By 1950, Fieramosca was ready to retire and had no designs on even racing horses until one of his first purchases, a mare named Midi’s Mom, foaled a filly he named Hello Mom. Trained by Joe Kulina, Hello Mom won eleven of her seventy-one starts, including the Pawtucket Handicap. Hello Mom, who raced primarily in New Jersey, started Colonial Farms on the road toward decades of racing and breeding in the Garden State.
By 1970, when Fieramosca purchased Chompion from Whitney, Colonial Farms was seeking another stallion prospect, but the five-year-old was in such good racing shape that he remained in training for one last season, this time in the silks of his new owner. He won his first race for Colonial Farms in February 1971, taking the Quaker Handicap at Liberty Bell. Chompion also won the Pan American Handicap at Gulfstream Park before returning to Pimlico for his second go at the Dixie Handicap. This time, he would be facing a formidable foe, future Hall of Famer Fort Marcy.
Fort Marcy’s 1970 season had been a stellar one, with the honor of Horse of the Year his reward for wins in races like the Man o’ War, the DC International, and the Dixie Handicap. In the 1971 Dixie, Fort Marcy was seeking a second win in the mile-and-a-half turf stake, but needed to get through a field of five others, including Chompion, to do it. For his part, Chompion had pleased trainer Kulina with his form over his last few races, so it made sense to give the son of Tompion another go at the Dixie and a chance to face Fort Marcy at Old Hilltop.
In the Dixie, Fort Marcy sat toward the middle of the small field, with Chompion a length and a half behind him. North Flight, carrying ten pounds less than Fort Marcy, held on to the lead for ten of the twelve furlongs, but had to check when Fort Marcy passed him going into the final turn. The 1970 Horse of the Year took the lead entering the stretch, with Chompion moving easily into second, trying to challenge the flying Fort Marcy. However, Fort Marcy was too much for the son of Tompion and won easily by six lengths.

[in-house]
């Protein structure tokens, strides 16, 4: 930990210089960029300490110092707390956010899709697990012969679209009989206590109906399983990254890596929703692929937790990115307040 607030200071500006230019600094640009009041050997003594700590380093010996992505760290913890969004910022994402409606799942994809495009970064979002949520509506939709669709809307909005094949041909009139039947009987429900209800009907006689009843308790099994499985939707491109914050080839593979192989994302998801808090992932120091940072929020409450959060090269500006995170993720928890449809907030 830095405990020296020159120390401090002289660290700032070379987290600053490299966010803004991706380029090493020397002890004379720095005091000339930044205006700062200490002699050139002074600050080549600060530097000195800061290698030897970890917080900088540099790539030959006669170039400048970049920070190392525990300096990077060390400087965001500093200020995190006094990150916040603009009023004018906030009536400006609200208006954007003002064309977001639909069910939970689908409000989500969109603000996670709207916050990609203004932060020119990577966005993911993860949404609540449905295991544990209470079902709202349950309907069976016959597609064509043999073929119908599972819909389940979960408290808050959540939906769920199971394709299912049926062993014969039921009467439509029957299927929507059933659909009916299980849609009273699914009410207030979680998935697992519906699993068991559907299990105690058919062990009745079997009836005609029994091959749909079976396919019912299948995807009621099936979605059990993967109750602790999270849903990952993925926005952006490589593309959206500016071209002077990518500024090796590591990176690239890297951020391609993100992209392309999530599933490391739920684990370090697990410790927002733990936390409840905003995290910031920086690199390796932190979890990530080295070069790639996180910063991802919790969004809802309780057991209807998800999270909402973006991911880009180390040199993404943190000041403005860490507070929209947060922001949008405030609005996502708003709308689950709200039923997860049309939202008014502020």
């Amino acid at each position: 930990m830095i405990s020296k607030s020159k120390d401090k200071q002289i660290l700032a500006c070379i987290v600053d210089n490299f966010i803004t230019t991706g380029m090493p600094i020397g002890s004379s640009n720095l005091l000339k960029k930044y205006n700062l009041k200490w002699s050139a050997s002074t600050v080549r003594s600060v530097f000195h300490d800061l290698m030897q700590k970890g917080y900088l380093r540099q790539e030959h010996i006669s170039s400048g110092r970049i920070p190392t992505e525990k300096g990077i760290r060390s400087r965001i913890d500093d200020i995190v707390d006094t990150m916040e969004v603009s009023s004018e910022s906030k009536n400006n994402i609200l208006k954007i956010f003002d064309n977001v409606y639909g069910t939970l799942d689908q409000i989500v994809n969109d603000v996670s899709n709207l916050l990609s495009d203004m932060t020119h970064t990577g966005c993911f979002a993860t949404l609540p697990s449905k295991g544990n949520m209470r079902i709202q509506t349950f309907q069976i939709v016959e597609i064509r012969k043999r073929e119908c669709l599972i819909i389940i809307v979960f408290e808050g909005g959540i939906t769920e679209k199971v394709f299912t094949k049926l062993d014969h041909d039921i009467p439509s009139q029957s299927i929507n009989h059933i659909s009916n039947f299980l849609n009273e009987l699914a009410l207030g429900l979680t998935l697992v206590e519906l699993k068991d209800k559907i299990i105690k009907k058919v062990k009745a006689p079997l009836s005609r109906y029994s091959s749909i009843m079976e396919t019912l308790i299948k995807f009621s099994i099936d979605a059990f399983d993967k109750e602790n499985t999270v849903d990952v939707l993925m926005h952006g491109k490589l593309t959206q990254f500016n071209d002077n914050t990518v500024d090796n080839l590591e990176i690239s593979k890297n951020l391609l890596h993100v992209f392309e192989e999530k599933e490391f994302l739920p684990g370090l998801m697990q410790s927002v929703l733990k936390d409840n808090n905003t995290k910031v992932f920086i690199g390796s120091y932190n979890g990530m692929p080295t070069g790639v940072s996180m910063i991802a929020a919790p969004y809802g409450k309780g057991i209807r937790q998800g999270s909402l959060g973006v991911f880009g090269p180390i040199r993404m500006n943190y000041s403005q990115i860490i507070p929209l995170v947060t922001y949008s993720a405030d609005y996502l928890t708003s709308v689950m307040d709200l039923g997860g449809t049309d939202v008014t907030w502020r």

But the Pimlico stewards had seen Ron Turcotte on Fort Marcy bother North Flight on that last turn and immediately lit up the Inquiry sign as soon as the field crossed the wire. Jockey Tommy Lee on North Flight claimed foul as well, and, after reviewing film of the race, Fort Marcy was disqualified and placed last. Chompion was moved up to first place, taking home the winner’s share of the $50,000 purse and finally notching a victory in the Dixie, which we now know by its original name, the Dinner Party Stakes.
- For Rick Williams, it starts and ends with horsesRick Williams, the new safety officer at Colonial Downs, has a horse-first approach to racing he’s honed at many stops along the way.
After the Dixie, Chompion would win the Massachusetts Handicap at Suffolk and then finish in the money in the DC International, the United Nations Handicap, and the Gallant Fox Handicap before calling it a career. He retired to Colonial Farms, siring five crops with sixty-seven winners from his ninety-two registered foals.
A Pimlico Original
With the example of names like Fort Marcy and Chompion in the 1971 edition of the former Dixie Handicap, the Dinner Party Stakes continues its long history as a contest of import on Pimlico’s long roster of stakes races. Its past winners include horses like the illustrious Preakness and Triple Crown winners Whirlaway and Assault, names that signify the place that Old Hilltop occupies in the story of American racing, another step down the path to immortality. More recently, in 2019, Catholic Boy repeated Chompion’s Travers-Dixie double. Who will add their name to the list of champions of the Dinner Party Stakes in 2021?